Public Health Advocates Worry Vaccination Science Is Becoming As Politicized As Global Warming
Republicans in state legislatures are pushing back against Democratic measures aimed at tightening vaccination laws. Advocates are concerned that it's a trend that could lead to vaccination requirements to becoming politicized and thus subject to the pitfalls of tribal politics.
Republicans Reject Democratic Attempts To Tighten Vaccine Laws
Most Republicans are rejecting Democrat-led state bills to tighten childhood immunization laws in the midst of the worst measles outbreak in two decades, alarming public health experts who fear the nation could become as divided over vaccines as it is over global warming. Democrats in six states — Colorado, Arizona, New Jersey, Washington, New York and Maine — have authored or co-sponsored bills to make it harder for parents to avoid vaccinating their school-age children, and mostly faced GOP opposition. Meanwhile in West Virginia and Mississippi, states with some of the nation’s strictest vaccination laws, Republican lawmakers have introduced measures to expand vaccine exemptions, although it’s not yet clear how much traction they have. (Allen, 4/16)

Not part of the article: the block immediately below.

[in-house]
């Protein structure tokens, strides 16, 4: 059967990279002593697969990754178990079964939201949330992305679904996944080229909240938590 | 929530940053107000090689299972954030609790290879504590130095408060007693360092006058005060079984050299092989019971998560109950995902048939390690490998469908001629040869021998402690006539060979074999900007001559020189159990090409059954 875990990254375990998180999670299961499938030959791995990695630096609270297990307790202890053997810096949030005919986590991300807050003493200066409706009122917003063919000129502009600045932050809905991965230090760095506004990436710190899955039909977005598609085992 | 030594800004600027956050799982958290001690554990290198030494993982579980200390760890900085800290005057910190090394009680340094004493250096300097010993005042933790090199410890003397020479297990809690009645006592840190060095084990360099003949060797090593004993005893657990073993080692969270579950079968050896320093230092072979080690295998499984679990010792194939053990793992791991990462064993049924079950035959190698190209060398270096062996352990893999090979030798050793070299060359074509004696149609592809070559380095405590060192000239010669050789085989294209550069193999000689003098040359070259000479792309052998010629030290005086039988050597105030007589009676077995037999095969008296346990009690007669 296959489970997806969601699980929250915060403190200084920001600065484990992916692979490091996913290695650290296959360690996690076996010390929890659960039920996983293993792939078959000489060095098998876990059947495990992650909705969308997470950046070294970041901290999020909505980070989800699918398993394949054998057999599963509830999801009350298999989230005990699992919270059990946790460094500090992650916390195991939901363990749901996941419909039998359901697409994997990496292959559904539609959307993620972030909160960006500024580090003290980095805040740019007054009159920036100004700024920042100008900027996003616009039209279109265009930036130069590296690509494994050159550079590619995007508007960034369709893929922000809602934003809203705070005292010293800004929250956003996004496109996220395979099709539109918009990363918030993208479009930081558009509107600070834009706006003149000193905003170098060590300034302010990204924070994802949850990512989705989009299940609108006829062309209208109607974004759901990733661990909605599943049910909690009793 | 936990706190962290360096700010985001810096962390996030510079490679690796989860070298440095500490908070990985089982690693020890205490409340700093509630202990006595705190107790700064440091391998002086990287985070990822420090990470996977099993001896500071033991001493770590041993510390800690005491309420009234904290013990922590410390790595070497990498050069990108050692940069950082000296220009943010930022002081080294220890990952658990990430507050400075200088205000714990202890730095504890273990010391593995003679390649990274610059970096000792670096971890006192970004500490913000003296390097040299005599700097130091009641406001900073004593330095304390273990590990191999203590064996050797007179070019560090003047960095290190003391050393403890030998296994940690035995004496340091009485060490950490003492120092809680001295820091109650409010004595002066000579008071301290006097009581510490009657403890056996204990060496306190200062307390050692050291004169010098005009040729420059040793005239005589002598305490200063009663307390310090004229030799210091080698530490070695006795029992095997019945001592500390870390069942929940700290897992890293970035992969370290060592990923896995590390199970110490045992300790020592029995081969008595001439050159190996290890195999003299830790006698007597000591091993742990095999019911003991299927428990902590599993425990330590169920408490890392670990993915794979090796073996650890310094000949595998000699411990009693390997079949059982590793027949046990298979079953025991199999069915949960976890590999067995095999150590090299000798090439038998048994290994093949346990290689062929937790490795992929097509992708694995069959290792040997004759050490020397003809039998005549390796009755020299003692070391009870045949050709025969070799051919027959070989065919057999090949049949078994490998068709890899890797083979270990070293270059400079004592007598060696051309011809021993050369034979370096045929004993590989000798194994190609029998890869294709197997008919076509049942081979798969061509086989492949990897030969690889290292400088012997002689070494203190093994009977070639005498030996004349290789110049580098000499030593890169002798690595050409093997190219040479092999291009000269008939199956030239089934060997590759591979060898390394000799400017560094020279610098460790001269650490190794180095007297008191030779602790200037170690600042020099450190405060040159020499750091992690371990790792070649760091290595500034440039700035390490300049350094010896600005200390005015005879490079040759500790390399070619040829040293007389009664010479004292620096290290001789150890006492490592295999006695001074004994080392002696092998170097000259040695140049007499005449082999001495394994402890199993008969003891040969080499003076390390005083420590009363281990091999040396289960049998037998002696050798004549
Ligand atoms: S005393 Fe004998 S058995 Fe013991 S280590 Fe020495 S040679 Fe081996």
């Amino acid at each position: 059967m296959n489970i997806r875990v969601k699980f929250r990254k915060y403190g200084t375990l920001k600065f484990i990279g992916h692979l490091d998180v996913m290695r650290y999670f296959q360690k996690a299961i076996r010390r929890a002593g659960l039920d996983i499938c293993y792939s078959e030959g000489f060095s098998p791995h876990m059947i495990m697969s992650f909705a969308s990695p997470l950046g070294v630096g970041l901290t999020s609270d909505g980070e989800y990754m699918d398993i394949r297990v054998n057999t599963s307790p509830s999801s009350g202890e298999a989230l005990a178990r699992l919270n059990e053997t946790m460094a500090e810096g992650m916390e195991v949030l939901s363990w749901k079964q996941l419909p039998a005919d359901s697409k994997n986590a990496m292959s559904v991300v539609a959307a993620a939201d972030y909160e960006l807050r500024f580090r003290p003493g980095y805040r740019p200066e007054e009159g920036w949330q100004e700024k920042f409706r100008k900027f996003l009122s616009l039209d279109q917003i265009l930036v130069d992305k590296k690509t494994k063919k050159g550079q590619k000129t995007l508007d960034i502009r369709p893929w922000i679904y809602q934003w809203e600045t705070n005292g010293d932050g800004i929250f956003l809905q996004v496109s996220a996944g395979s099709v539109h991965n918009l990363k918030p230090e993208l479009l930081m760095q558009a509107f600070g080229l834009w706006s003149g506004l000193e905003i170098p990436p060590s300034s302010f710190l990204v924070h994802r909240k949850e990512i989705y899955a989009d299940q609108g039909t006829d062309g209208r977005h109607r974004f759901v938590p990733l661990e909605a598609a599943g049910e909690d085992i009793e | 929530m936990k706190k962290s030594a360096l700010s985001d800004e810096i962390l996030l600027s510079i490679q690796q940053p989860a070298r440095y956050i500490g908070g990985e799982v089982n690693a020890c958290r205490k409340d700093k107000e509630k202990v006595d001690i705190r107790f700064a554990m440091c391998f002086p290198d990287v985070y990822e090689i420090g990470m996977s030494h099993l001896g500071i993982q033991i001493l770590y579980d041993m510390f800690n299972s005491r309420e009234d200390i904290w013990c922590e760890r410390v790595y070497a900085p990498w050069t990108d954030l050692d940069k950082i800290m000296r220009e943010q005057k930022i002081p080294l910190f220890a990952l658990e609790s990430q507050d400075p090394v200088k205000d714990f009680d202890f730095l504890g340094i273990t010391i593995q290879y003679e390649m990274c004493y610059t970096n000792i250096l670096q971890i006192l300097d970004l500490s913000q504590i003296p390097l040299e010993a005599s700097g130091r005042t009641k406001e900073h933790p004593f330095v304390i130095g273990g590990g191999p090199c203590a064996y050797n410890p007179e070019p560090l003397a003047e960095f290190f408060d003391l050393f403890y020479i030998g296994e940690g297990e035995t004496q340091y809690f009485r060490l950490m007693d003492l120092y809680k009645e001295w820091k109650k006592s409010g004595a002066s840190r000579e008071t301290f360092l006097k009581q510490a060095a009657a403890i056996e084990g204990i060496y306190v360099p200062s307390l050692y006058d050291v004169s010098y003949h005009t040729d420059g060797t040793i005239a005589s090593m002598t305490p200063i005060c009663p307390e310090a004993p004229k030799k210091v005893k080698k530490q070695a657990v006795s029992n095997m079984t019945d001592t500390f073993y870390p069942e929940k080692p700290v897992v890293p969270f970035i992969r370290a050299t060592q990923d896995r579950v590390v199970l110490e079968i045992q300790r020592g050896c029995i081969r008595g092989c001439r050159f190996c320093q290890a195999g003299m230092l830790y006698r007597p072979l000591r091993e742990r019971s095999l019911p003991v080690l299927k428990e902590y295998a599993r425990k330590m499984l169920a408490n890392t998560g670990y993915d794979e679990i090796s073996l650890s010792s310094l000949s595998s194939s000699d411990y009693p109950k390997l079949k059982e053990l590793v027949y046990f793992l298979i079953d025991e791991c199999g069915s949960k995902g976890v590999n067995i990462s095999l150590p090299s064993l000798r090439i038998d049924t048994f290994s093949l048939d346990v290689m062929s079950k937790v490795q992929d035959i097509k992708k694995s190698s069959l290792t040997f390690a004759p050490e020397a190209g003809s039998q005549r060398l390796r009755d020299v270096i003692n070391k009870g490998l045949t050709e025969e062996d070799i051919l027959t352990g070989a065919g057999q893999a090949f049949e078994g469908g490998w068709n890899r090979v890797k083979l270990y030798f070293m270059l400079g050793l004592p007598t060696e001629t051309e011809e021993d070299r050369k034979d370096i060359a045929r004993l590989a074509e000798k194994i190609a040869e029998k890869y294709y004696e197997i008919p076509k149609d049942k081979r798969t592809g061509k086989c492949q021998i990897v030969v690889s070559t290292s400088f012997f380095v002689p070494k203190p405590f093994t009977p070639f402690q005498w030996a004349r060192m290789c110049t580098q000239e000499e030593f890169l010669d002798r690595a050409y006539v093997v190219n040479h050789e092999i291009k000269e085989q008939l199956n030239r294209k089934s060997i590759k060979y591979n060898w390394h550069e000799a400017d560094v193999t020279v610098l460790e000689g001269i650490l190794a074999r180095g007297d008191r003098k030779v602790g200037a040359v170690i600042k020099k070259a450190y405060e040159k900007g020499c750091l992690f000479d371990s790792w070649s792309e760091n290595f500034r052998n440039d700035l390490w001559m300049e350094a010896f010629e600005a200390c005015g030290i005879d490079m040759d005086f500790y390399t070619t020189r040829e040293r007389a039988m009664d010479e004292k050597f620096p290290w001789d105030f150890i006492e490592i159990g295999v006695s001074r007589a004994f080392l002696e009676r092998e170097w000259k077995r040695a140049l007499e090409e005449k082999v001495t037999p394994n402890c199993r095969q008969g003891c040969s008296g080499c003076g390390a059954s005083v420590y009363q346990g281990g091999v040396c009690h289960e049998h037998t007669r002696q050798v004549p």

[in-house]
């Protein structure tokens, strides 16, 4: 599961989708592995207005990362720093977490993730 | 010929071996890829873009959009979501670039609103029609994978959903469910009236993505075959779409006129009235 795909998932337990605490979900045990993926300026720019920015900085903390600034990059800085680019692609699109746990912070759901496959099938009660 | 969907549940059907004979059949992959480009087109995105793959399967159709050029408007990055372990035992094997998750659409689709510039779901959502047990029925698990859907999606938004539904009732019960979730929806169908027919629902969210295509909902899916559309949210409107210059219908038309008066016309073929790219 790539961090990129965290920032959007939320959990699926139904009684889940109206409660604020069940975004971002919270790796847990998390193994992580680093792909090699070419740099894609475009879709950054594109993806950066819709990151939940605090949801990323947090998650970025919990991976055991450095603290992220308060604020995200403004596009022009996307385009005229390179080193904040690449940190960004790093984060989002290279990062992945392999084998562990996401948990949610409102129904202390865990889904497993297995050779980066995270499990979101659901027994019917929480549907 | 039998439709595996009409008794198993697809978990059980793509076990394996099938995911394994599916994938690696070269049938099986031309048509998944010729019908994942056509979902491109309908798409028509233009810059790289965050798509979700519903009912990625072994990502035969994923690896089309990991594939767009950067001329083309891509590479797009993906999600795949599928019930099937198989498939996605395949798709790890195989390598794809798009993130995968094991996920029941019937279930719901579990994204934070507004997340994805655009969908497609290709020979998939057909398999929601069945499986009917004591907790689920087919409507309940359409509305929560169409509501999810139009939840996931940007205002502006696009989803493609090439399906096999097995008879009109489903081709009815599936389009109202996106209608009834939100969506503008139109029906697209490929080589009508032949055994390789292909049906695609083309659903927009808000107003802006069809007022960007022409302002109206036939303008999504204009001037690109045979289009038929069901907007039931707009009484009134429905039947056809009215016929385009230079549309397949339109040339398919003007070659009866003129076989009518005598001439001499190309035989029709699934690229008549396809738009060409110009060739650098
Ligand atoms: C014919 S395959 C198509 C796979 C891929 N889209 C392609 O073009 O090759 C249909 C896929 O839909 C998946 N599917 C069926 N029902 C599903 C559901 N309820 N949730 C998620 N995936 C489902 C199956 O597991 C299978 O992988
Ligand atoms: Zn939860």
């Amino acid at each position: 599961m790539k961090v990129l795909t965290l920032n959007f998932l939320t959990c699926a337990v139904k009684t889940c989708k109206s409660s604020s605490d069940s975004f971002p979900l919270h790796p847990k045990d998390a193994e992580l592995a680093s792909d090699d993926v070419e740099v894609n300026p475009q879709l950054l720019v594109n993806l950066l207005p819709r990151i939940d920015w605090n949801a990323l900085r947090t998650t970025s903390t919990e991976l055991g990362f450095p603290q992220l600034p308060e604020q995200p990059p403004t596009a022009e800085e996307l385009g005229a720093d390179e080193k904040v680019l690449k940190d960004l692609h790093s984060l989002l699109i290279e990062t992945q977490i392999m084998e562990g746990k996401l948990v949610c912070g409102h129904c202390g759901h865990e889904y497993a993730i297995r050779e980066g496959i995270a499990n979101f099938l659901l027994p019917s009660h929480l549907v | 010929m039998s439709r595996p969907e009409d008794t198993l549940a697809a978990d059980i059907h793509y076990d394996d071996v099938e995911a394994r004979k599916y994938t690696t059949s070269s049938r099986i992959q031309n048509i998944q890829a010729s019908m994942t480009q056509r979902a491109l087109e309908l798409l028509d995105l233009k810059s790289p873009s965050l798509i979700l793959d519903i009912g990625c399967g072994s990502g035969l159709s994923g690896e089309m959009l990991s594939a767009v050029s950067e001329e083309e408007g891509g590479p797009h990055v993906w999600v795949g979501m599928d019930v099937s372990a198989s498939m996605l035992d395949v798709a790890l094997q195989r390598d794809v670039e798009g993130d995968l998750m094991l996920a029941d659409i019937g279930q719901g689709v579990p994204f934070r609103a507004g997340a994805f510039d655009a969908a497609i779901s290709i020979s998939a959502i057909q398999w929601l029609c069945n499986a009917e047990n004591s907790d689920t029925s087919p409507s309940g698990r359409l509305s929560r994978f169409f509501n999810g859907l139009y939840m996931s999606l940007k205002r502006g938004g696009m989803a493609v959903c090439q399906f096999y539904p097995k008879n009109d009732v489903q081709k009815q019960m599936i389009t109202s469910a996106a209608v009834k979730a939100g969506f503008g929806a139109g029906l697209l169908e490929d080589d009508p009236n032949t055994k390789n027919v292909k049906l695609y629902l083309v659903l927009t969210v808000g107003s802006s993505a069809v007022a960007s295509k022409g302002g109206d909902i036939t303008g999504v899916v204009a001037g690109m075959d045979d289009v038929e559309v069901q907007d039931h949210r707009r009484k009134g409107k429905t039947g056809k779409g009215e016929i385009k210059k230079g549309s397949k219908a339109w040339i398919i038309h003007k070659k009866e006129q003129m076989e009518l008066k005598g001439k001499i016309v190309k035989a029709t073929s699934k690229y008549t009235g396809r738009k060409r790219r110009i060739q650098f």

Meanwhile, in Kentucky —
Two Dozen Students Out Of NKY School As They Appeal Chickenpox Ban
Two dozen students at a conservative Roman Catholic school in Boone County who remain out of class and school activities asked the Kentucky Court of Appeals Tuesday to lift a public-health order that is keeping them from school because of a chickenpox outbreak. Lawyers for Jerome Kunkel and at least two dozen other students said in the appeal that the government has violated the students’ First Amendment freedom to practice their religion with overzealous efforts to stop the infectious disease in the community. (Saker, 4/16)